The damage award returned by the jury having been predicated upon a directed verdict as to the liability of the defendant, this case must be retried in all its aspects.
The judgment is reversed, and the case is remanded for a new trial.
SILVERSTEIN, C.J., concurs.
COYTE, J., dissents.
The holding that the question of what constitutes a nuisance is a jury question, overlooks the important factor that the zoning then in effect prohibited structures of this nature from being constructed at this location.
A valid zoning regulation is a legislative declaration of what constitutes a public nuisance, which is binding upon this court. Robinson Brick Co. v. Luthi, 115 Colo. 106, 169 P.2d 171. A public nuisance is distinguished from a private nuisance in the nature of the harm; the former affecting society in general, the latter causing substantial harm to the individual's use of enjoyment of his property. A nuisance, of course, may be mixed and may be both public and private depending upon the particular circumstances involved.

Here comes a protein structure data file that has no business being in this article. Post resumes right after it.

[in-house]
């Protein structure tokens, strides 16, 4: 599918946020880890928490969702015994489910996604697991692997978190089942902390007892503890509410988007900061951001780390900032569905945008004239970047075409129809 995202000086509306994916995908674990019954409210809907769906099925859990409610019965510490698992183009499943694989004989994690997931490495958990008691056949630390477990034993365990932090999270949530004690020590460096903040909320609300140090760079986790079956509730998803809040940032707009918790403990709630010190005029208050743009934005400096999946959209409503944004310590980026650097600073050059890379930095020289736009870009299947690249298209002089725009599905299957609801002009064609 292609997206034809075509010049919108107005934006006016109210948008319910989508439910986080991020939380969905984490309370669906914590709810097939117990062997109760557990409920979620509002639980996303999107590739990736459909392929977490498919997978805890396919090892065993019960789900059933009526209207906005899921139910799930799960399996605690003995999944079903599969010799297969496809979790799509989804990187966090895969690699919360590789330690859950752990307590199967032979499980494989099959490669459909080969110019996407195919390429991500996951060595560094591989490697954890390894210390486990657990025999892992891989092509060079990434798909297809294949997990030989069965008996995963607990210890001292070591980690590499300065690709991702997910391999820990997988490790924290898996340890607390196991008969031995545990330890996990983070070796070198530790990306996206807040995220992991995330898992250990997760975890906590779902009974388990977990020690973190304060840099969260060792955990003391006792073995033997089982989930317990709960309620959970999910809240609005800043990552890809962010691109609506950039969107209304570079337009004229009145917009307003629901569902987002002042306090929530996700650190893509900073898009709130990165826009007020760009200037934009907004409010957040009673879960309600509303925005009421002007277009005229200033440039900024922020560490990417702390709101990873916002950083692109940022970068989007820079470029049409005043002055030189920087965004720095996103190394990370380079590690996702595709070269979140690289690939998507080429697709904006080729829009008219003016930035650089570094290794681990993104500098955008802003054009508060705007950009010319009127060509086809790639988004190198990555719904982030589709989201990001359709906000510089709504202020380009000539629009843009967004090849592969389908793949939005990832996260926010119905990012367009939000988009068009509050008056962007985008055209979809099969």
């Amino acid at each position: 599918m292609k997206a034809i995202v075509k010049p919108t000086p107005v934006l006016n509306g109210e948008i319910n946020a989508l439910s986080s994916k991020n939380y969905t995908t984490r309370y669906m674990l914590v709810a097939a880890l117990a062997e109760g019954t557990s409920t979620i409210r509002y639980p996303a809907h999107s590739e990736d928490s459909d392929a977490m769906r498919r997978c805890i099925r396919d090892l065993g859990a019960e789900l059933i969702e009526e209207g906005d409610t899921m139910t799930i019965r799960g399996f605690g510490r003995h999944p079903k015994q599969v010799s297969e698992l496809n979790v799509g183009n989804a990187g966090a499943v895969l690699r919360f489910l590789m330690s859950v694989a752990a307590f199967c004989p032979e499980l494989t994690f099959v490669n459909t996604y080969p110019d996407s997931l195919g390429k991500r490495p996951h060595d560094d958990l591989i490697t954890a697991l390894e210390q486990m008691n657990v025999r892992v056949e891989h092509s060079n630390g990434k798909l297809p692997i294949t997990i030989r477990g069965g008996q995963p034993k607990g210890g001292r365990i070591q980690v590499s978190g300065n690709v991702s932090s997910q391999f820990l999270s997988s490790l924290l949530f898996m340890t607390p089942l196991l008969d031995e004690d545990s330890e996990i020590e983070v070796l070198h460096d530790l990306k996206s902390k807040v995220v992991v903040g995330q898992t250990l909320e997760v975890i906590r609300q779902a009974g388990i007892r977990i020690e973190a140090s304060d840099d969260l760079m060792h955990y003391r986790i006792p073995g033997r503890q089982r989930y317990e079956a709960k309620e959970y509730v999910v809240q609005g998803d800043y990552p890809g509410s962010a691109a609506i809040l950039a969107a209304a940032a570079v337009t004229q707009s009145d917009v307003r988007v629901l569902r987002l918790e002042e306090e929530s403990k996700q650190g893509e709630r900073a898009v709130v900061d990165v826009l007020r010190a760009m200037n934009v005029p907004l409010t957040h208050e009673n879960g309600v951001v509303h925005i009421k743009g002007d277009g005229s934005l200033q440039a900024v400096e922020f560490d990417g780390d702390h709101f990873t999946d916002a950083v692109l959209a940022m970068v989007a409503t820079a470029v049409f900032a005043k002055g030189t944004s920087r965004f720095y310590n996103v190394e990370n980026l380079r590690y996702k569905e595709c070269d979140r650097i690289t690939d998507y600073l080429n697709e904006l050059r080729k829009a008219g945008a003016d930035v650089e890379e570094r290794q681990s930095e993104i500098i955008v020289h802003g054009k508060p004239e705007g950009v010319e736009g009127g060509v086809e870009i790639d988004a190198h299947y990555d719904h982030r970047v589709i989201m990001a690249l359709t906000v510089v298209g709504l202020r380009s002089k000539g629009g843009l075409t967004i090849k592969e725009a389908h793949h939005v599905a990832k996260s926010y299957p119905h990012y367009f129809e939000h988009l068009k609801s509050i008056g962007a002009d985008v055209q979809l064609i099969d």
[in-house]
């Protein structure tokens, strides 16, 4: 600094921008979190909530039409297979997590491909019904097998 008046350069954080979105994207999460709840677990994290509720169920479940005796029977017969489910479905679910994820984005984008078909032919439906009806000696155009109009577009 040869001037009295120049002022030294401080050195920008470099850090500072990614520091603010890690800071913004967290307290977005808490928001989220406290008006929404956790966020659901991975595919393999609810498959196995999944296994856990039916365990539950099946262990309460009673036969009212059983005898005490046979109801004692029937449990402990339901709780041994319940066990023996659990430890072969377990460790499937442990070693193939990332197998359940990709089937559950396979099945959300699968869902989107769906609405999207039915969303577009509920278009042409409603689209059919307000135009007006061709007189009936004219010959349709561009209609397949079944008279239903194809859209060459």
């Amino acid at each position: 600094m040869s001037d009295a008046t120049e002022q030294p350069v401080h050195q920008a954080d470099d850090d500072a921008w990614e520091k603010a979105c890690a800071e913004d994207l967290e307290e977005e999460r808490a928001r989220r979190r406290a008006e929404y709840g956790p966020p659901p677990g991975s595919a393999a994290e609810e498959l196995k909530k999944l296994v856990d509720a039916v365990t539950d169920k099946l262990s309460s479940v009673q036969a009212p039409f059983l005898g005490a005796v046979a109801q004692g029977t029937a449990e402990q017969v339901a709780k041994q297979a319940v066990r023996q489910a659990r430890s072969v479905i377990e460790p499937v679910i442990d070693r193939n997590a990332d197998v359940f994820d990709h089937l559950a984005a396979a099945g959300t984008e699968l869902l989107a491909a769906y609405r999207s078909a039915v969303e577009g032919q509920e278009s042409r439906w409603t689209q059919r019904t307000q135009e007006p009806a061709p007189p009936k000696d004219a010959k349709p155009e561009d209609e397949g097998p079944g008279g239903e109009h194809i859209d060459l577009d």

I believe that the erection of this structure constituted a public nuisance as a matter of law, Robinson, supra, and constituted a private nuisance where substantial *402 harm to plaintiffs' use of their property was established. The trial court determined that the overwhelming evidence clearly established that this nuisance had caused substantial harm to plaintiffs. The jury verdict verified this finding by awarding plaintiff substantial damages.
For the above reason, I believe that the trial court was correct in determining both as a matter of law and as a matter of fact that the erection of this water tower at this particular location constituted a nuisance.